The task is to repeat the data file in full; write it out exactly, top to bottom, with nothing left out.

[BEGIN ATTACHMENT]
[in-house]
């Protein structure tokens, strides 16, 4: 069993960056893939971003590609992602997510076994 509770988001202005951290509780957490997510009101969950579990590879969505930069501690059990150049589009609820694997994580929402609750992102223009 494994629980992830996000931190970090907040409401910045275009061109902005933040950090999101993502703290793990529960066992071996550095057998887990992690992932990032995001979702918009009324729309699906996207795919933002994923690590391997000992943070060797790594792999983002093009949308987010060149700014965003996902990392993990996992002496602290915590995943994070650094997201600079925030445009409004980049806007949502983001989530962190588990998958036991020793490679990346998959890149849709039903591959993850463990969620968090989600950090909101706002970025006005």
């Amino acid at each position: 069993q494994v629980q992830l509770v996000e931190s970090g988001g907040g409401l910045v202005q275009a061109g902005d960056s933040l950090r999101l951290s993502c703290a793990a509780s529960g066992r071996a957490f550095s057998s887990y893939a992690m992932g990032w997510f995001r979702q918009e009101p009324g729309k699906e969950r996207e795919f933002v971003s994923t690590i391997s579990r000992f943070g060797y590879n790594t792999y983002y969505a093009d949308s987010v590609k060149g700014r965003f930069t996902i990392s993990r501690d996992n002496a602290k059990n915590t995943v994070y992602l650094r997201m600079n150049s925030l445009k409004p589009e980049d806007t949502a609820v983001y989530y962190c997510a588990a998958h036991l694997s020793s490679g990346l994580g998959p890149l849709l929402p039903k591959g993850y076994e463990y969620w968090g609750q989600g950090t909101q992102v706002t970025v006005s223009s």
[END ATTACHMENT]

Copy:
[in-house]
């Protein structure tokens, strides 16, 4: 069993960056893939971003590609992602997510076994 509770988001202005951290509780957490997510009101969950579990590879969505930069501690059990150049589009609820694997994580929402609750992102223009 494994629980992830996000931190970090907040409401910045275009061109902005933040950090999101993502703290793990529960066992071996550095057998887990992690992932990032995001979702918009009324729309699906996207795919933002994923690590391997000992943070060797790594792999983002093009949308987010060149700014965003996902990392993990996992002496602290915590995943994070650094997201600079925030445009409004980049806007949502983001989530962190588990998958036991020793490679990346998959890149849709039903591959993850463990969620968090989600950090909101706002970025006005």
């Amino acid at each position: 069993q494994v629980q992830l509770v996000e931190s970090g988001g907040g409401l910045v202005q275009a061109g902005d960056s933040l950090r999101l951290s993502c703290a793990a509780s529960g066992r071996a957490f550095s057998s887990y893939a992690m992932g990032w997510f995001r979702q918009e009101p009324g729309k699906e969950r996207e795919f933002v971003s994923t690590i391997s579990r000992f943070g060797y590879n790594t792999y983002y969505a093009d949308s987010v590609k060149g700014r965003f930069t996902i990392s993990r501690d996992n002496a602290k059990n915590t995943v994070y992602l650094r997201m600079n150049s925030l445009k409004p589009e980049d806007t949502a609820v983001y989530y962190c997510a588990a998958h036991l694997s020793s490679g990346l994580g998959p890149l849709l929402p039903k591959g993850y076994e463990y969620w968090g609750q989600g950090t909101q992102v706002t970025v006005s223009s």